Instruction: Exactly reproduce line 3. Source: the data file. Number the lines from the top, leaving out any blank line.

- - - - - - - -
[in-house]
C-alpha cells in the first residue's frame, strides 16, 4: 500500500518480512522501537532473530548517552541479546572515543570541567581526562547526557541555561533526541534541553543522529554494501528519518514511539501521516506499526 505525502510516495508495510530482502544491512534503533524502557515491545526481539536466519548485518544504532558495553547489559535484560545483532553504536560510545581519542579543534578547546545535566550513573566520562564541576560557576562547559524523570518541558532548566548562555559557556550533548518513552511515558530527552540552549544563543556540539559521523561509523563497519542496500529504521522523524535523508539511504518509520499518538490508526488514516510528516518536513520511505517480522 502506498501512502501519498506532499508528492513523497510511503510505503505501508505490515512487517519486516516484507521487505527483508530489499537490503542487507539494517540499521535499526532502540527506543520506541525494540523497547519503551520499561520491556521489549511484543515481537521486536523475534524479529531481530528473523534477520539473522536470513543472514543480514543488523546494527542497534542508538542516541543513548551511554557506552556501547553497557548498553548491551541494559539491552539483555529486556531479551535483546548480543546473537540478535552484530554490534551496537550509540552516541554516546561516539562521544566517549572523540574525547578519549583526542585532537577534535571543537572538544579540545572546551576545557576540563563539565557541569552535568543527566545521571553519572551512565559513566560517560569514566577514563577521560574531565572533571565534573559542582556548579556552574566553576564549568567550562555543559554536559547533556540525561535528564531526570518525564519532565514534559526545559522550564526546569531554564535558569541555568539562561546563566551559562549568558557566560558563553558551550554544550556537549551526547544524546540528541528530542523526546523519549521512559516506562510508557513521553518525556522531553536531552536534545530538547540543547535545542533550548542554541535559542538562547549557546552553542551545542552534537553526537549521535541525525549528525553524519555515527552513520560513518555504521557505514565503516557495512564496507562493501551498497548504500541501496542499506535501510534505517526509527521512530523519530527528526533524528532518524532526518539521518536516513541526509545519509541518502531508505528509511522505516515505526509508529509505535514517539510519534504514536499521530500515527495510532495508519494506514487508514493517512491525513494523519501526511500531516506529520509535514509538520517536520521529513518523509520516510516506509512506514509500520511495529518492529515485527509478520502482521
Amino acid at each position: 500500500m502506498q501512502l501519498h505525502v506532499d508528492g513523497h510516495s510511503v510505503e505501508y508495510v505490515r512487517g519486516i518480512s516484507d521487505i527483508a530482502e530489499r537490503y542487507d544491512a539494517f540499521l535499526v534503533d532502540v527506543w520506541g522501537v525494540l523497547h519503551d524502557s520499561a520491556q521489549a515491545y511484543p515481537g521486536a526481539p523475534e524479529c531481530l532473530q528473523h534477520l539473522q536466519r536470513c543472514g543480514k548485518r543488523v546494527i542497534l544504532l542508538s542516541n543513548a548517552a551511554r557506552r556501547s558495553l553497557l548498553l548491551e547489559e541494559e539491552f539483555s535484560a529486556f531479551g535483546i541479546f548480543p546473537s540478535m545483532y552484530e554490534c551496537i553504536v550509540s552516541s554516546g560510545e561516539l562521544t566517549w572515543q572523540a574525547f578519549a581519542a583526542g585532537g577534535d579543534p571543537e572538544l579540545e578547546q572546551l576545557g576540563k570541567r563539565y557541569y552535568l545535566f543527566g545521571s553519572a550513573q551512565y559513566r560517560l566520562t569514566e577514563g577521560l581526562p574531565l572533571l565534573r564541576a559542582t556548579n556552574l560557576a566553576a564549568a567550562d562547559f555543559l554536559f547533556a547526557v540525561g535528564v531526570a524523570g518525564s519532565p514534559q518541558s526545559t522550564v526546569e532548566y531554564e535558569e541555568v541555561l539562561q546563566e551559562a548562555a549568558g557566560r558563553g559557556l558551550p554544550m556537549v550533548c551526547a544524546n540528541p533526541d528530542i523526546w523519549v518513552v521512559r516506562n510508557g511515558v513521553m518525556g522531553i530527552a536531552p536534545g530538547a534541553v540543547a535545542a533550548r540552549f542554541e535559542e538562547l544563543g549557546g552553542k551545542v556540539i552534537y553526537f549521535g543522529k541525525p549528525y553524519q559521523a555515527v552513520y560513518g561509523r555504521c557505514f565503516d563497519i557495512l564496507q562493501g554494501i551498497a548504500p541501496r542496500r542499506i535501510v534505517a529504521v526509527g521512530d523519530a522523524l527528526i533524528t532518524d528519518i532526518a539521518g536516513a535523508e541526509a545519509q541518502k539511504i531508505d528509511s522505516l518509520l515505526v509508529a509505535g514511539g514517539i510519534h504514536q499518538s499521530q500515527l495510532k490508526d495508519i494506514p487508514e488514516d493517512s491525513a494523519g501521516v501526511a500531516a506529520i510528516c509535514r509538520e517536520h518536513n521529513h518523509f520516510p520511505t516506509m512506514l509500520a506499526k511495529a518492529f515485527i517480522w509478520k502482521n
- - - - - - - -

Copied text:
Amino acid at each position: 500500500m502506498q501512502l501519498h505525502v506532499d508528492g513523497h510516495s510511503v510505503e505501508y508495510v505490515r512487517g519486516i518480512s516484507d521487505i527483508a530482502e530489499r537490503y542487507d544491512a539494517f540499521l535499526v534503533d532502540v527506543w520506541g522501537v525494540l523497547h519503551d524502557s520499561a520491556q521489549a515491545y511484543p515481537g521486536a526481539p523475534e524479529c531481530l532473530q528473523h534477520l539473522q536466519r536470513c543472514g543480514k548485518r543488523v546494527i542497534l544504532l542508538s542516541n543513548a548517552a551511554r557506552r556501547s558495553l553497557l548498553l548491551e547489559e541494559e539491552f539483555s535484560a529486556f531479551g535483546i541479546f548480543p546473537s540478535m545483532y552484530e554490534c551496537i553504536v550509540s552516541s554516546g560510545e561516539l562521544t566517549w572515543q572523540a574525547f578519549a581519542a583526542g585532537g577534535d579543534p571543537e572538544l579540545e578547546q572546551l576545557g576540563k570541567r563539565y557541569y552535568l545535566f543527566g545521571s553519572a550513573q551512565y559513566r560517560l566520562t569514566e577514563g577521560l581526562p574531565l572533571l565534573r564541576a559542582t556548579n556552574l560557576a566553576a564549568a567550562d562547559f555543559l554536559f547533556a547526557v540525561g535528564v531526570a524523570g518525564s519532565p514534559q518541558s526545559t522550564v526546569e532548566y531554564e535558569e541555568v541555561l539562561q546563566e551559562a548562555a549568558g557566560r558563553g559557556l558551550p554544550m556537549v550533548c551526547a544524546n540528541p533526541d528530542i523526546w523519549v518513552v521512559r516506562n510508557g511515558v513521553m518525556g522531553i530527552a536531552p536534545g530538547a534541553v540543547a535545542a533550548r540552549f542554541e535559542e538562547l544563543g549557546g552553542k551545542v556540539i552534537y553526537f549521535g543522529k541525525p549528525y553524519q559521523a555515527v552513520y560513518g561509523r555504521c557505514f565503516d563497519i557495512l564496507q562493501g554494501i551498497a548504500p541501496r542496500r542499506i535501510v534505517a529504521v526509527g521512530d523519530a522523524l527528526i533524528t532518524d528519518i532526518a539521518g536516513a535523508e541526509a545519509q541518502k539511504i531508505d528509511s522505516l518509520l515505526v509508529a509505535g514511539g514517539i510519534h504514536q499518538s499521530q500515527l495510532k490508526d495508519i494506514p487508514e488514516d493517512s491525513a494523519g501521516v501526511a500531516a506529520i510528516c509535514r509538520e517536520h518536513n521529513h518523509f520516510p520511505t516506509m512506514l509500520a506499526k511495529a518492529f515485527i517480522w509478520k502482521n